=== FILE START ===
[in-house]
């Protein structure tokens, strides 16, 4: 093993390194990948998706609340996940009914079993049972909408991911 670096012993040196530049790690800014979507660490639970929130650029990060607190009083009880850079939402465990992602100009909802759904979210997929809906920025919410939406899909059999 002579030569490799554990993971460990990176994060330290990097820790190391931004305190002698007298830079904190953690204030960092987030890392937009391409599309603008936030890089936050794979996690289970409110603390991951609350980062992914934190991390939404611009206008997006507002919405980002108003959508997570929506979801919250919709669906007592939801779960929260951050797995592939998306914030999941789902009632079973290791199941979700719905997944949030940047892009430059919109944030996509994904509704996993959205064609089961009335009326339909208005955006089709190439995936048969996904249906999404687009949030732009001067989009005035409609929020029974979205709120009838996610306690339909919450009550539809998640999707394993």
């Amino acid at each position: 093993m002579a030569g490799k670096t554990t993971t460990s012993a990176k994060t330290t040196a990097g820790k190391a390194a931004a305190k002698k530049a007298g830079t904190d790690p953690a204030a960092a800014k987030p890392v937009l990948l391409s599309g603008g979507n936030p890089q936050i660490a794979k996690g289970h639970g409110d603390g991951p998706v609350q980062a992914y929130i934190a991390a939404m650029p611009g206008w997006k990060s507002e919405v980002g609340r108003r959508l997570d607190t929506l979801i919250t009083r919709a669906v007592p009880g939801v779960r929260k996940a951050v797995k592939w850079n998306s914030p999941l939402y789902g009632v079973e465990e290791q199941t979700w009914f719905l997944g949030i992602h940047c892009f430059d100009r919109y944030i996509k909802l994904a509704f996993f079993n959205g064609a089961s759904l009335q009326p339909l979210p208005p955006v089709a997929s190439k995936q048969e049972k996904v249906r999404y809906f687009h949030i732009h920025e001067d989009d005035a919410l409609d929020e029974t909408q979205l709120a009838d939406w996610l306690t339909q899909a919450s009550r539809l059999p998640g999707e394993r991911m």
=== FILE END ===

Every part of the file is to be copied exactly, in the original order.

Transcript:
[in-house]
């Protein structure tokens, strides 16, 4: 093993390194990948998706609340996940009914079993049972909408991911 670096012993040196530049790690800014979507660490639970929130650029990060607190009083009880850079939402465990992602100009909802759904979210997929809906920025919410939406899909059999 002579030569490799554990993971460990990176994060330290990097820790190391931004305190002698007298830079904190953690204030960092987030890392937009391409599309603008936030890089936050794979996690289970409110603390991951609350980062992914934190991390939404611009206008997006507002919405980002108003959508997570929506979801919250919709669906007592939801779960929260951050797995592939998306914030999941789902009632079973290791199941979700719905997944949030940047892009430059919109944030996509994904509704996993959205064609089961009335009326339909208005955006089709190439995936048969996904249906999404687009949030732009001067989009005035409609929020029974979205709120009838996610306690339909919450009550539809998640999707394993």
């Amino acid at each position: 093993m002579a030569g490799k670096t554990t993971t460990s012993a990176k994060t330290t040196a990097g820790k190391a390194a931004a305190k002698k530049a007298g830079t904190d790690p953690a204030a960092a800014k987030p890392v937009l990948l391409s599309g603008g979507n936030p890089q936050i660490a794979k996690g289970h639970g409110d603390g991951p998706v609350q980062a992914y929130i934190a991390a939404m650029p611009g206008w997006k990060s507002e919405v980002g609340r108003r959508l997570d607190t929506l979801i919250t009083r919709a669906v007592p009880g939801v779960r929260k996940a951050v797995k592939w850079n998306s914030p999941l939402y789902g009632v079973e465990e290791q199941t979700w009914f719905l997944g949030i992602h940047c892009f430059d100009r919109y944030i996509k909802l994904a509704f996993f079993n959205g064609a089961s759904l009335q009326p339909l979210p208005p955006v089709a997929s190439k995936q048969e049972k996904v249906r999404y809906f687009h949030i732009h920025e001067d989009d005035a919410l409609d929020e029974t909408q979205l709120a009838d939406w996610l306690t339909q899909a919450s009550r539809l059999p998640g999707e394993r991911m």